The President of the United States has the authority to order the targeted killing of Americans living abroad whom he suspects of posing an extraordinary threat to the security of the homeland. This was the opinion delivered by Attorney General Eric Holder in a speech Monday at Northwestern Law School in Chicago (photo).
In his address, the Attorney General told the audience:
Any decision to use lethal force against a United States citizen — even one intent on murdering Americans and who has become an operational leader of al-Qaeda in a foreign land — is among the gravest that government leaders can face. The American people can be — and deserve to be — assured that actions taken in their defense are consistent with their values and their laws.
The values and laws do not include due process, as these assassinations are carried out without affording these citizens even a scintilla of due process. Basically, should the President or a designated member of his national security team determine that an American has qualified for inclusion on a kill list, then that person may be killed by agents of the U.S. government without being charged with any crime and without a hearing on the legitimacy of those actions which are suspected of being dangerous to Americans.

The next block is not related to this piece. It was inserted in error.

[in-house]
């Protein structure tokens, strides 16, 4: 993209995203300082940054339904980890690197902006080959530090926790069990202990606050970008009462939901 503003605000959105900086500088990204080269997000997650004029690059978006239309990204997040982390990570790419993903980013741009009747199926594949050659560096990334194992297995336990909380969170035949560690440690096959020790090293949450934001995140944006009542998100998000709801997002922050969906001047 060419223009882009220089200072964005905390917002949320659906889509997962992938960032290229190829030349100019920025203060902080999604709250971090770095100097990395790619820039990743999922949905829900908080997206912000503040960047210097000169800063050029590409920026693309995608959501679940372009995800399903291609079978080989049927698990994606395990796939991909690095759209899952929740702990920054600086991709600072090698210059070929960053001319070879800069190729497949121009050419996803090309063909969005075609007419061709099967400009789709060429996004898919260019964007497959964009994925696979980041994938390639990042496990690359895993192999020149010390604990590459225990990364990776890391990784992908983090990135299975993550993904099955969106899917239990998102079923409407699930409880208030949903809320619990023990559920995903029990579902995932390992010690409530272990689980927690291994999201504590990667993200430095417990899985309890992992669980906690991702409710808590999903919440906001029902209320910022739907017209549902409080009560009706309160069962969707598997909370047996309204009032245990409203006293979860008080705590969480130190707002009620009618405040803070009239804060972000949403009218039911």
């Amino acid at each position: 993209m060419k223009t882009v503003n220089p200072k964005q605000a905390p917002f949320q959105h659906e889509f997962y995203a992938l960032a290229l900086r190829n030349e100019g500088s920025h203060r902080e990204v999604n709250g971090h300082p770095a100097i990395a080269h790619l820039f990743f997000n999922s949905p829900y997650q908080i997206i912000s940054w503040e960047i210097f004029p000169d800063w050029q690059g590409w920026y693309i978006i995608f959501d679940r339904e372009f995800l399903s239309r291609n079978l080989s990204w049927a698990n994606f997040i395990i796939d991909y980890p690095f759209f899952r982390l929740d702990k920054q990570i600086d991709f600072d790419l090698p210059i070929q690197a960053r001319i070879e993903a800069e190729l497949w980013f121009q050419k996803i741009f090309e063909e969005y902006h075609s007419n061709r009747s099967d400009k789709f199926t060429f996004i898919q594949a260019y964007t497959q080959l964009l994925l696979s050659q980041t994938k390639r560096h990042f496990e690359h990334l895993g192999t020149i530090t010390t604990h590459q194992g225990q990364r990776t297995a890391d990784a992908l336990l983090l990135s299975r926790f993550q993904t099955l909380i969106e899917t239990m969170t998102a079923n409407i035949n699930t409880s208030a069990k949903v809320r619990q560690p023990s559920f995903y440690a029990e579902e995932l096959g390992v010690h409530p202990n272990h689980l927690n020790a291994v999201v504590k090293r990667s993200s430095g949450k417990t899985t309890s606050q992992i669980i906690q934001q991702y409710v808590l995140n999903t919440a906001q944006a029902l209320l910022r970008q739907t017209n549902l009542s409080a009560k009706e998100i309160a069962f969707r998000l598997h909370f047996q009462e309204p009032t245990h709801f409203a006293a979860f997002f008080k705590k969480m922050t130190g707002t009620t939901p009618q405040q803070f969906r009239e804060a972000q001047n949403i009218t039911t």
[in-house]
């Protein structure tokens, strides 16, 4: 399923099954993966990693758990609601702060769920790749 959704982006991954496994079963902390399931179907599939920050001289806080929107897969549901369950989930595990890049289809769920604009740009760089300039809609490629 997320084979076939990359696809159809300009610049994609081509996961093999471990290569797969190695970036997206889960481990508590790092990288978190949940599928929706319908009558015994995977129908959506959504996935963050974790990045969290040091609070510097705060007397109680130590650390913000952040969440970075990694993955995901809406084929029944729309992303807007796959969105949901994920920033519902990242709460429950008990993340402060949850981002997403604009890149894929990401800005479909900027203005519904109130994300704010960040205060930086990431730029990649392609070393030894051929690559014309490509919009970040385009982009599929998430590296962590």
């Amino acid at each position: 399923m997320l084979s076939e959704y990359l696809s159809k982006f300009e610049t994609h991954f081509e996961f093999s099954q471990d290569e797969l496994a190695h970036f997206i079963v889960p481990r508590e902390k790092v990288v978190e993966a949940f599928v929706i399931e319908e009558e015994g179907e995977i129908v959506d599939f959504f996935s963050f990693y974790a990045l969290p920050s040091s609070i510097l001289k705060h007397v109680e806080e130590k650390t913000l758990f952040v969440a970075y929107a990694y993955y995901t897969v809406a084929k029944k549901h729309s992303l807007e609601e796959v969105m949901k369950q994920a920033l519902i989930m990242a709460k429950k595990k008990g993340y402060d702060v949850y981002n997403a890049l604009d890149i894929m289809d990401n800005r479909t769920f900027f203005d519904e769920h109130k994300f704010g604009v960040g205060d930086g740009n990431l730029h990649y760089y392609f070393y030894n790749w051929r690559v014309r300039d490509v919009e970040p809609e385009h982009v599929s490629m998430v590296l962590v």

Ironically, it is the Due Process Clause of the Fifth Amendment that Holder cited as the constitutional authority for the killing of American citizens in the manner he outlined in his address. Below is an excerpt from the Attorney General’s remarks wherein he confronts the Due Process argument:
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Photo: Attorney General Eric Holder speaks at the Northwestern University law school, Monday, March 5, 2012 in Chicago: AP Images